Tindale became a world authority on the hepialid moths, a notable achievement considering the difficulties which they present to researchers. In acknowledging this, H. K. Clench of the Carnegie Museum observed that the moths are often rare, and with brief flight periods, difficult to collect in adequate numbers for study; their characters are cryptic and, because of their ancient origins, their distribution poses additional problems for the investigator who requires an intimate knowledge of them across their entire world distribution (Clench 1966). Patiently amassing material and data over several decades, visiting museums throughout the world and collecting in as many regions and environments as possible, Tindale acquired this knowledge and earned the respect of his entomological colleagues. He discovered and described many geographical races of moths, some species, and many life histories, carefully analysing the events which he considered were responsible for each situation. In John Calaby's words, his entomological studies became 'much more than mere descriptions of animals' (Calaby 1966). His attention to the evolutionary implications of his data was of great importance to the much broader fields such as speciation patterns and the general evolutionary history of the Australian fauna as a hole.

. . . [He] undertook annual expeditions during the university's August vacations of the late 1920s and the 1930s with the primary object of recording series of physiological and sociological data relating to Aboriginal groups which had experienced little sustained contact with Europeans. [It was] ensured that these data were recorded within an ecological frame, encouraging . . . members to note aspects of geology, flora and fauna. Tindale applied this general approach to the study of Aboriginal territoriality, relating particular groups to specific environments through a range of careful observation, backed up by ethnographic and archaeological evidence. He developed this approach thirty-five years before territoriality and ecology (or even Australian anthropology itself) became voguish fields.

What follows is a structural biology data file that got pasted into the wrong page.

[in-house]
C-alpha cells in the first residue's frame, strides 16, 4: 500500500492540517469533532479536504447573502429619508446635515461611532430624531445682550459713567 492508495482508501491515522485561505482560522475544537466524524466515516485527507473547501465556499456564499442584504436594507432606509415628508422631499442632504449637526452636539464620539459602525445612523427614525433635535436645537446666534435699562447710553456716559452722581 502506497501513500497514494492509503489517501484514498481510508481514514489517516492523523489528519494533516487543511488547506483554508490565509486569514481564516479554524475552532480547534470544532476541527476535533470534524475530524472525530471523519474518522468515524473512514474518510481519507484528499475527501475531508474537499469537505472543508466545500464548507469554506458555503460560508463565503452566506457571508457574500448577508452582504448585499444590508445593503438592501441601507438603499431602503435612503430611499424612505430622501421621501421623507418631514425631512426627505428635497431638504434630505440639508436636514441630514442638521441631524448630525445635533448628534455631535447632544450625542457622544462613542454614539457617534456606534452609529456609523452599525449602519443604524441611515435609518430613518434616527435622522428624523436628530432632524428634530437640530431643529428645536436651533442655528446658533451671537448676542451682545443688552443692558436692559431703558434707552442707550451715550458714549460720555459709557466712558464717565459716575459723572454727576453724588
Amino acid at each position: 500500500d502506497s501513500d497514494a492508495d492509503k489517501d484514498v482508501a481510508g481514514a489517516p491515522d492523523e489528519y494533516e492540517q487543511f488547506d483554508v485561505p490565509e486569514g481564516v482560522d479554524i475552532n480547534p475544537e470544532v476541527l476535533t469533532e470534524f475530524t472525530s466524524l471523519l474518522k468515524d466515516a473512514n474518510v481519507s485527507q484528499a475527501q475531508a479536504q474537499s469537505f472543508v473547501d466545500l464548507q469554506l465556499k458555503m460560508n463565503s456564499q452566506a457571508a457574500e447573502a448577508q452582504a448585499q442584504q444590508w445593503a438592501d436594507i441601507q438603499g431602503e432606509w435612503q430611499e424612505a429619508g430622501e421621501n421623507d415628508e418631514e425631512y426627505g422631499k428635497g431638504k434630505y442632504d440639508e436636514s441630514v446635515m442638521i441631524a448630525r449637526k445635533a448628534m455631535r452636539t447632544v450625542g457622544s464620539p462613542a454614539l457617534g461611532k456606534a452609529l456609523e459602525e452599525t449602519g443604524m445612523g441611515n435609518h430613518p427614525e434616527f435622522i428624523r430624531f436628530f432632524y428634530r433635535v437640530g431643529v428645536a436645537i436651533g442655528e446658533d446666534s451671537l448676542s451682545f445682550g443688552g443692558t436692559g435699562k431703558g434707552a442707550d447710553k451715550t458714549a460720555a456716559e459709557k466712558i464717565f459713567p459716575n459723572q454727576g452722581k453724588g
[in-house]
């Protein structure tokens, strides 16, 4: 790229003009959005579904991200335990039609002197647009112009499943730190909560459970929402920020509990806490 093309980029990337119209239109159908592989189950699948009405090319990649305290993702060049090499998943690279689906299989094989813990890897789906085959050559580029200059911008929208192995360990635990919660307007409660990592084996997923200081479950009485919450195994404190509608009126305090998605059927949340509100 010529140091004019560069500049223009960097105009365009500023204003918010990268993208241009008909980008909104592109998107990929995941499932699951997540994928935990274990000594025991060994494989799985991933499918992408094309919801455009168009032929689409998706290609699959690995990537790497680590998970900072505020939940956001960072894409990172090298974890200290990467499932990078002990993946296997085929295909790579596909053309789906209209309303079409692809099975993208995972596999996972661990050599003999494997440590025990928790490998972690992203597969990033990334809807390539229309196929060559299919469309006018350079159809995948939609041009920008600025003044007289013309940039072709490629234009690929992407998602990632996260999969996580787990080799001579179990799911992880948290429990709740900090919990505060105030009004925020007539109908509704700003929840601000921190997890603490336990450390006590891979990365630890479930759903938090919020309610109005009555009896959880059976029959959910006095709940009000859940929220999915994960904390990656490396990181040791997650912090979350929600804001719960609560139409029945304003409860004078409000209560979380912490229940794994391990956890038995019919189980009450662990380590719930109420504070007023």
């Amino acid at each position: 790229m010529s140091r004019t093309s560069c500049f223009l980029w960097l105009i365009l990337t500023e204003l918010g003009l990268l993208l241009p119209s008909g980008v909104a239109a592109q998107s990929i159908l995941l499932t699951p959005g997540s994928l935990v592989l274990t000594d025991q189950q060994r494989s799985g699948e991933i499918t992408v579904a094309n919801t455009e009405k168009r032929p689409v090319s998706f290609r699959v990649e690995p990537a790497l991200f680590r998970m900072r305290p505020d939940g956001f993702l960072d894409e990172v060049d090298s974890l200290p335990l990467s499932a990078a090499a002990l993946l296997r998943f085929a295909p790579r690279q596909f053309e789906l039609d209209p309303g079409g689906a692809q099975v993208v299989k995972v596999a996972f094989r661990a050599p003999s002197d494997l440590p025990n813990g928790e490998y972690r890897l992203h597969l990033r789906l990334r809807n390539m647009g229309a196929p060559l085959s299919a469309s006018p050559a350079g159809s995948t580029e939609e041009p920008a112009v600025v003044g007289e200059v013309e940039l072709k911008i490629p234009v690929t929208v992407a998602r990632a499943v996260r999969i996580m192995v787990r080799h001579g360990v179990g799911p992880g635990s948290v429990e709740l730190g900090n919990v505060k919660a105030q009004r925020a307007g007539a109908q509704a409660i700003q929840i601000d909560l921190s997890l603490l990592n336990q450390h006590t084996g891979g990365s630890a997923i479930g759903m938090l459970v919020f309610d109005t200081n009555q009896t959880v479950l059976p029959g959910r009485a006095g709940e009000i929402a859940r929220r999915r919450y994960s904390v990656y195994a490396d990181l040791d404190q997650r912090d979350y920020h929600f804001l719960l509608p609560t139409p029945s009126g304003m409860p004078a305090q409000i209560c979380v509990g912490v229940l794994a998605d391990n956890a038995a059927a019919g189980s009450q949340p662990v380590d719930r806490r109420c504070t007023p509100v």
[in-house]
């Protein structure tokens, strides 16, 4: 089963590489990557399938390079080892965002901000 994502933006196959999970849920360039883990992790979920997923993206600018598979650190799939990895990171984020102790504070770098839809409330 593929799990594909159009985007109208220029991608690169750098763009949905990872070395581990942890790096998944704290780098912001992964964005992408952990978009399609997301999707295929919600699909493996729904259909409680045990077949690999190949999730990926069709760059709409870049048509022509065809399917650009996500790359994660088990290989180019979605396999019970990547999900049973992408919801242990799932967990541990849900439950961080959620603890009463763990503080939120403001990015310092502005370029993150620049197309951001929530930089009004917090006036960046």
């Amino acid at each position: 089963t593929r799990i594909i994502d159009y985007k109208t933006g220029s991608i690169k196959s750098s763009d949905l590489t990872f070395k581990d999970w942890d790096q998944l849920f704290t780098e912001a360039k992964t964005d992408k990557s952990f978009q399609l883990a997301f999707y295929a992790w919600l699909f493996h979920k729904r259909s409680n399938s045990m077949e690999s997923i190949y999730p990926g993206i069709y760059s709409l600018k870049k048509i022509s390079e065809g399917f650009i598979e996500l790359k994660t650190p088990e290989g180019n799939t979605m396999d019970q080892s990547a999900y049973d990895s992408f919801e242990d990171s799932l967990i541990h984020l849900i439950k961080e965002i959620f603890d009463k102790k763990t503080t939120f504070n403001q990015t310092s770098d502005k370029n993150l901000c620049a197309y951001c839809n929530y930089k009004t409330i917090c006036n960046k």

He collected and documented artefacts with a strong awareness of how their manufacture reflected necessities dictated by the environment and opportunities to manipulate or exploit that environment. Over the years the careful accumulation of such detail resulted in important papers on material culture and the Australian environment . . .." During the 1930s he paid particular attention to the documentation of social, as well as technological, processes, and was encouraged . . . to master the arts of sound and film recording. Wax cylinder recordings of ceremonies . . . were made separately by Tindale on each of these expeditions; in many cases they represent the only surviving record of their kind.

Tindale's concern was not to preserve an account of culture for its sake, but to document in sufficient detail to enable further analysis by others. 'Making a useful record' was a phrase he often used, applying it equally to his compilation of 150 parallel vocabularies as to his descriptions of manufacture and use of spears, spear-throwers, dishes, stone tools, resin, hair string, and other essential items of desert life. An artefact could be collected, together with examples of raw materials used in its manufacture, and the process could be filmed. All processes and observations and linguistic terms were recorded meticulously in note form, together with the genealogies and backgrounds of the makers or participants, from whom further mythological detail could be elicited through crayon drawings on brown paper which he distributed and later carefully annotated.

[His] journals, . . . collected specimens, and the entire range of his publications, sound recordings, films, photographs, genealogies, crayon drawings, maps and other illustrations will remain as this tireless worker's legacy. The lasting significance of this data lies neither in its bulk nor its scope, but in the fact that it was gathered with a focused goal in mind, to describe the diversity of an entire people before transformation by European contact. Tindale was well aware that his attempt to do this, as symbolised by his 1974 map of 'Aboriginal Tribes of Australia' and its accompanying compendium, would never be fully acceptable and that, indeed, its chances of acceptance would diminish as more and more scholars entered the field. Nevertheless, when he began his task in the 1920s, the number of practising anthropologists in Australia could be counted on the fingers of one hand, and he believed in his ability to complete the task, although he once confided in this author that he didn't have time to die until about 2020.